Ask a Lesbian (and a Hilarious Person) With Cameron Esposito

Cameron Esposito is poised for world domination. The Chicago-born comedian (est. 1981) recently released a critically acclaimed CD, Same Sex Symbol, on the extra-extra-cool Kill Rock Stars label, and she's also grabbed eyeballs with Buzzfeed's hilarious Ask a Lesbian series. (As a theology major in college, she's kind of an expert).

Over the weekend she performed at the Outside Lands festival's comedy tent with Pete Holmes, Nate Bargatze and DJ Real, which she crammed into a summer that also included working on a new comedy album, acting in a few movies, writing a book, and watching action movies. (Phew.) If you missed her set at Outside Lands, she's also appearing Oct. 25 at the Independent in San Francisco. She somehow made time for some of our questions.

[jump] Have you had any memorable experiences performing at past music festivals?

At the Sasquatch Festival, you're right up against this gorge. You know, a hole in the earth. You're trying to be captivating in front of one of the most beautiful details you could possibly be standing in front of.

Is that kinda unnerving, trying to perform comedy in front of a giant hole?  

It's a very well-constructed venue, so I don't think anybody has ever fallen into the hole. [Laughs] But who knows? Maybe you're really into your punchline.

Does performing at a music festival change the way you do your act?

If there's a hip-hop show going on at an adjacent stage, then people can hear that. But it's fun to figure out how big or small you have to be to remain interesting. [Once I ended up] standing on a speaker, walking out into the audience and screaming my punchlines.

What comedians do you like to check out when you're not working?

When it's my off-time, I do not watch comedy, because I watch comedy like 100 hours a week! [Laughs] So when it's my off-time, I watch action movies.

Oooh, like which ones?

Against everybody else's recommendation, I actually liked Terminator: Genysis. … I love an aging Arnold Schwarzenegger. When you do this for a living, you watch jokes and it's like when a mechanic looks at a car. You're figuring out how it all works, you're looking at the choices people are making. … It's not something where I can turn my brain off.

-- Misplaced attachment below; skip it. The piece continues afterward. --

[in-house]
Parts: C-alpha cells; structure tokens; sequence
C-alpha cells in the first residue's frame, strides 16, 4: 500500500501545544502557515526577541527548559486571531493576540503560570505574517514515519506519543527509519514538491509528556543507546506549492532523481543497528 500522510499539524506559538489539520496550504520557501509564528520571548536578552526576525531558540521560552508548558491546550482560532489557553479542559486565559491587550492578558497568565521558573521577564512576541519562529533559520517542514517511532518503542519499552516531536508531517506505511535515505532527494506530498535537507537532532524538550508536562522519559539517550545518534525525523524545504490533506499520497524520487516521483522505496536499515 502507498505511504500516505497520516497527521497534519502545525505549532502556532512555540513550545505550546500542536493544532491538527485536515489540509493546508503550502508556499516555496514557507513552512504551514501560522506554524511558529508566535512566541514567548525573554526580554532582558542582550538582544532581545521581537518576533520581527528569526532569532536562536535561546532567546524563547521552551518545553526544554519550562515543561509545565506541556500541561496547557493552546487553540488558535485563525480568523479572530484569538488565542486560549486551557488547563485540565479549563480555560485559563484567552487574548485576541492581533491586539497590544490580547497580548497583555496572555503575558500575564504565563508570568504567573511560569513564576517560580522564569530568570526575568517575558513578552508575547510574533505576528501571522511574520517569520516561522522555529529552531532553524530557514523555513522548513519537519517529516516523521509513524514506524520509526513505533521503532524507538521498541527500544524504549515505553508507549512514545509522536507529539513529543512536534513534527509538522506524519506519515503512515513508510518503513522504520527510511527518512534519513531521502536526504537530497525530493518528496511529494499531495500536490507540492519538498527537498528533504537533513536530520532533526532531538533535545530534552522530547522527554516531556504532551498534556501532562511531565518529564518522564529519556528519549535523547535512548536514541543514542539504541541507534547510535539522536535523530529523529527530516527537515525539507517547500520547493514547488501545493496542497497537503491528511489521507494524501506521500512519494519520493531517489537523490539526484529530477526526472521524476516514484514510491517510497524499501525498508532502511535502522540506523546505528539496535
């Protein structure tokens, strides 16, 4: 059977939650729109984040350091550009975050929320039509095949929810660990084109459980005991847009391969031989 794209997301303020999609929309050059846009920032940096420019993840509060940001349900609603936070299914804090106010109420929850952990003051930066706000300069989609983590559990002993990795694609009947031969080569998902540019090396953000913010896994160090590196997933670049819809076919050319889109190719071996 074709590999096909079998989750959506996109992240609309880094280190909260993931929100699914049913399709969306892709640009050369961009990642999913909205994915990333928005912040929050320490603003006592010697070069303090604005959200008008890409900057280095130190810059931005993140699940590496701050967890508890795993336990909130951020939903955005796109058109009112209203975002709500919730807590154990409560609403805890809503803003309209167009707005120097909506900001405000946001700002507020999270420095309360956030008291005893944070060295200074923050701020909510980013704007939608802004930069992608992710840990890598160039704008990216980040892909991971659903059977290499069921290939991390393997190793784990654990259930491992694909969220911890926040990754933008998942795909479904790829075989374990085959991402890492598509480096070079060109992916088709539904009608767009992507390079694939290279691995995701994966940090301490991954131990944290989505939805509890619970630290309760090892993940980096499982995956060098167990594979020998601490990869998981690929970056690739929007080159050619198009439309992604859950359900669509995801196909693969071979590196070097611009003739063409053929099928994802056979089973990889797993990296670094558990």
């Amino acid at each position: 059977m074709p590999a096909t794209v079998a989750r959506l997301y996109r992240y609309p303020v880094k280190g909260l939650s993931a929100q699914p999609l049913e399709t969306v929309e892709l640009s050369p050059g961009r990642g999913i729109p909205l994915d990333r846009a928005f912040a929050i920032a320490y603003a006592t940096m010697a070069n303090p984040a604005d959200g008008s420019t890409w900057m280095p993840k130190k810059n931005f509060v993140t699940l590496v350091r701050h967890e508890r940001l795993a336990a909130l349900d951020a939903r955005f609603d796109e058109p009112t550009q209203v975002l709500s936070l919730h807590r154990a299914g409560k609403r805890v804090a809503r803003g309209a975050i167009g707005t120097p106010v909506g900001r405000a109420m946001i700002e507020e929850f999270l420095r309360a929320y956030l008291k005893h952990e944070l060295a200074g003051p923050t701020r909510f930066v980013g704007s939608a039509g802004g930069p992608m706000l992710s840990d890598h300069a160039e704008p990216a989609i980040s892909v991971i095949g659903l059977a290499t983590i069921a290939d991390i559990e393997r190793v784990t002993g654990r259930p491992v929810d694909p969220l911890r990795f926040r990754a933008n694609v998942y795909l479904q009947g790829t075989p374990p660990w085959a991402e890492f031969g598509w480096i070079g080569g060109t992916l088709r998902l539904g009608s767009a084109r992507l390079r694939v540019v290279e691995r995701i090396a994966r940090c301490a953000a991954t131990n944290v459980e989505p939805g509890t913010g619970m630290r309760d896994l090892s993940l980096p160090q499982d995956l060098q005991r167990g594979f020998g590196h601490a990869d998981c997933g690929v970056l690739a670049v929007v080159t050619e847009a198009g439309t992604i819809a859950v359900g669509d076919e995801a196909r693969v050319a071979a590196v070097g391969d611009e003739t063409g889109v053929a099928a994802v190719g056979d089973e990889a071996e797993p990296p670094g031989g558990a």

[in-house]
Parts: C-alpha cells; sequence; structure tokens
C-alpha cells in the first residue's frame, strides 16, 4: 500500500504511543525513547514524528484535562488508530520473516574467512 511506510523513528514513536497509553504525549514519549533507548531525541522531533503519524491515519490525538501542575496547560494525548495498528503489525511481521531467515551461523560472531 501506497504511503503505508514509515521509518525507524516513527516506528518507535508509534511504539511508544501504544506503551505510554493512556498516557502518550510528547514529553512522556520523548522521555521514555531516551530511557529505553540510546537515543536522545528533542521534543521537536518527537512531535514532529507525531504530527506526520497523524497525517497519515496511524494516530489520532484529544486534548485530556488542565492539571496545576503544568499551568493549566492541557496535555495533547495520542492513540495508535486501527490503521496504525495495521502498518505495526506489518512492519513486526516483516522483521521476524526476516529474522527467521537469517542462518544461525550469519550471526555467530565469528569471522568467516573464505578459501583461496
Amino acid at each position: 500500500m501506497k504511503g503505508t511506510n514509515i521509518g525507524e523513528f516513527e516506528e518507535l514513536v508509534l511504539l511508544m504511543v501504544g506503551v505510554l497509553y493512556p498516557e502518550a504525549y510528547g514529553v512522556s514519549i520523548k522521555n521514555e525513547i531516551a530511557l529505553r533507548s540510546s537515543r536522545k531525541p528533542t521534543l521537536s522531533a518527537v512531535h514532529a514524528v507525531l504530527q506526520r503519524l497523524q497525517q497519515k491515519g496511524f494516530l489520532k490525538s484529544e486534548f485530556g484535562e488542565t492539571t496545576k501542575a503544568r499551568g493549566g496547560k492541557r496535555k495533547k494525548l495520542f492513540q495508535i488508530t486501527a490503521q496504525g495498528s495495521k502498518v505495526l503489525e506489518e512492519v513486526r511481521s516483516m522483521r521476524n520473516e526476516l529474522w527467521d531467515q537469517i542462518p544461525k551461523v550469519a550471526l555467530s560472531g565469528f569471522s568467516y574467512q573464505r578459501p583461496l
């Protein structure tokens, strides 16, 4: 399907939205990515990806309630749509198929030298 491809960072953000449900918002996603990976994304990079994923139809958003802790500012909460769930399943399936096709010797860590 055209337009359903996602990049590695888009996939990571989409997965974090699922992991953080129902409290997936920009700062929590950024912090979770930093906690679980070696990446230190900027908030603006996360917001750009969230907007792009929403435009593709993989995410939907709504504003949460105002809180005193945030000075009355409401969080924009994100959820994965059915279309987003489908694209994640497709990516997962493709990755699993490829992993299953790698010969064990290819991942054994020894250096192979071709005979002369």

You discussed your deep religious background on Marc Maron's podcast WTF

I was a theology major in college, and I thought maybe I wanted to be a priest. And after that, it kind of evolved into wanting to be a social worker or therapist, because I lost my faith. I no longer subscribe to anything specific. … I think what drew me to Catholicism was that it was a place where I felt comfortable communicating to people about what was most important to us as human beings. Like, why are we here, and what are we supposed to do with the time we have while we're here, and how should we treat each other? Those are the same questions that I feel like I deal with as a comic.

Your Buzzfeed video series, Ask a Lesbian, was absolutely hilarious. 

I'm happy that those questions have been answered. I don't feel that everybody should have to speak for the minority group that they are a part of. Like, you don't need to ask your black friend about what it's like to have black hair. [Laughs] But I think that when you're in a minority group … it's really important to answer some of those questions on my own behalf.

Were there any really objectionable questions? 

Just like, “Who's the man?” Where it's just like, “No one. That's the point.” I get that that person comes from a worldview where they can't possibly imagine a relationship where there's no man. But I can tell you, most lesbian relationships do not include a man. By definition!

Did the Supreme Court ruling on same-sex marriage have any impact on your act? 

The moment that we found out, my fiancee [comedian Rhea Butcher] and I both burst into tears and talked to our families, and hugged each other. And then we both had this moment where we looked at each other and said, “What are we gonna talk about onstage?” Because so much of my standup has had an element of activism in it. Queer issues have not been resolved overnight, but to have that one major focus … flipped in just a decade, completely on its head, is wild. There is a certain element of fighting that's taken away now. [Laughs] The good news is I am still a woman, so I will still get to be marginalized, probably for the rest of my life! 

What's it like being engaged to another comedian? 

It's amazing. We can talk about anything, we completely get where each other is coming from. And then also, it's stressful, because we are in the same field and there's some natural competition there.

Do you ever find yourselves writing jokes about the same situations, or the same arguments? 

We just decided that avoiding that would be impossible and kind of crippling. As long as we're not making the same joke. Rhea and I often tour together, and I think it's kind of like the most interesting next evolution of comedy. In the past, two comics couldn't talk about the same thing in the same show. Otherwise it would seem like … repetitious. But while we're women, we're lesbians, we should seemingly have the same viewpoint … we don't. We're not from the same area, we haven't lived the same life. We have different takes on the same issues, also involving each other. I'm all for that. I think it's kind of interesting for the audience, too. Like a she said-she said-she said.

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